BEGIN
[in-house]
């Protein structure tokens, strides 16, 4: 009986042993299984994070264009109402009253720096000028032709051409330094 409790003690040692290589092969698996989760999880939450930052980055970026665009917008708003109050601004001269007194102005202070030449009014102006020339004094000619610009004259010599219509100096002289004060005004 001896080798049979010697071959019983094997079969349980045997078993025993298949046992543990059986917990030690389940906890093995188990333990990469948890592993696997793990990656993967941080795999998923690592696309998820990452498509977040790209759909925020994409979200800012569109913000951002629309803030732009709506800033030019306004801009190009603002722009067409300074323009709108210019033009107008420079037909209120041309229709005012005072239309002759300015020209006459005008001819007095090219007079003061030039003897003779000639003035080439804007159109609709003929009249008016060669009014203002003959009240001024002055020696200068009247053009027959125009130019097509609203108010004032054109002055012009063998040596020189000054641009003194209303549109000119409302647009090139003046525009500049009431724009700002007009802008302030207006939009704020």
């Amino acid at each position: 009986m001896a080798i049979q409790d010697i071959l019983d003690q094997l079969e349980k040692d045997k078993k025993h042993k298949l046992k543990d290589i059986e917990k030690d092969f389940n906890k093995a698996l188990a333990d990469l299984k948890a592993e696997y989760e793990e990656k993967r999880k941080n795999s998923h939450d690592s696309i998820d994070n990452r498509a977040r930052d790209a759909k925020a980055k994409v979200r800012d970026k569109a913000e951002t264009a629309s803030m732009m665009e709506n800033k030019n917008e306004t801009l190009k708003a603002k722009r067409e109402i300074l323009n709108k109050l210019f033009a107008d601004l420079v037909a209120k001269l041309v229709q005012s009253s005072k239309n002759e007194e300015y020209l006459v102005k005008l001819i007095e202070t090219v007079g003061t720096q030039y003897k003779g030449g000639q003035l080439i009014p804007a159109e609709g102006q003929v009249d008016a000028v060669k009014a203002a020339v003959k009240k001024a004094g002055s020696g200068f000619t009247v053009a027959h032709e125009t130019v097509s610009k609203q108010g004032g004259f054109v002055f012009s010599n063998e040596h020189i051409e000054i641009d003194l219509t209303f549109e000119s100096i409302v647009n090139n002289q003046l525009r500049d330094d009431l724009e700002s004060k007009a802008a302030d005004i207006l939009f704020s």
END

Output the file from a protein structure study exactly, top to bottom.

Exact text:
[in-house]
């Protein structure tokens, strides 16, 4: 009986042993299984994070264009109402009253720096000028032709051409330094 409790003690040692290589092969698996989760999880939450930052980055970026665009917008708003109050601004001269007194102005202070030449009014102006020339004094000619610009004259010599219509100096002289004060005004 001896080798049979010697071959019983094997079969349980045997078993025993298949046992543990059986917990030690389940906890093995188990333990990469948890592993696997793990990656993967941080795999998923690592696309998820990452498509977040790209759909925020994409979200800012569109913000951002629309803030732009709506800033030019306004801009190009603002722009067409300074323009709108210019033009107008420079037909209120041309229709005012005072239309002759300015020209006459005008001819007095090219007079003061030039003897003779000639003035080439804007159109609709003929009249008016060669009014203002003959009240001024002055020696200068009247053009027959125009130019097509609203108010004032054109002055012009063998040596020189000054641009003194209303549109000119409302647009090139003046525009500049009431724009700002007009802008302030207006939009704020």
């Amino acid at each position: 009986m001896a080798i049979q409790d010697i071959l019983d003690q094997l079969e349980k040692d045997k078993k025993h042993k298949l046992k543990d290589i059986e917990k030690d092969f389940n906890k093995a698996l188990a333990d990469l299984k948890a592993e696997y989760e793990e990656k993967r999880k941080n795999s998923h939450d690592s696309i998820d994070n990452r498509a977040r930052d790209a759909k925020a980055k994409v979200r800012d970026k569109a913000e951002t264009a629309s803030m732009m665009e709506n800033k030019n917008e306004t801009l190009k708003a603002k722009r067409e109402i300074l323009n709108k109050l210019f033009a107008d601004l420079v037909a209120k001269l041309v229709q005012s009253s005072k239309n002759e007194e300015y020209l006459v102005k005008l001819i007095e202070t090219v007079g003061t720096q030039y003897k003779g030449g000639q003035l080439i009014p804007a159109e609709g102006q003929v009249d008016a000028v060669k009014a203002a020339v003959k009240k001024a004094g002055s020696g200068f000619t009247v053009a027959h032709e125009t130019v097509s610009k609203q108010g004032g004259f054109v002055f012009s010599n063998e040596h020189i051409e000054i641009d003194l219509t209303f549109e000119s100096i409302v647009n090139n002289q003046l525009r500049d330094d009431l724009e700002s004060k007009a802008a302030d005004i207006l939009f704020s």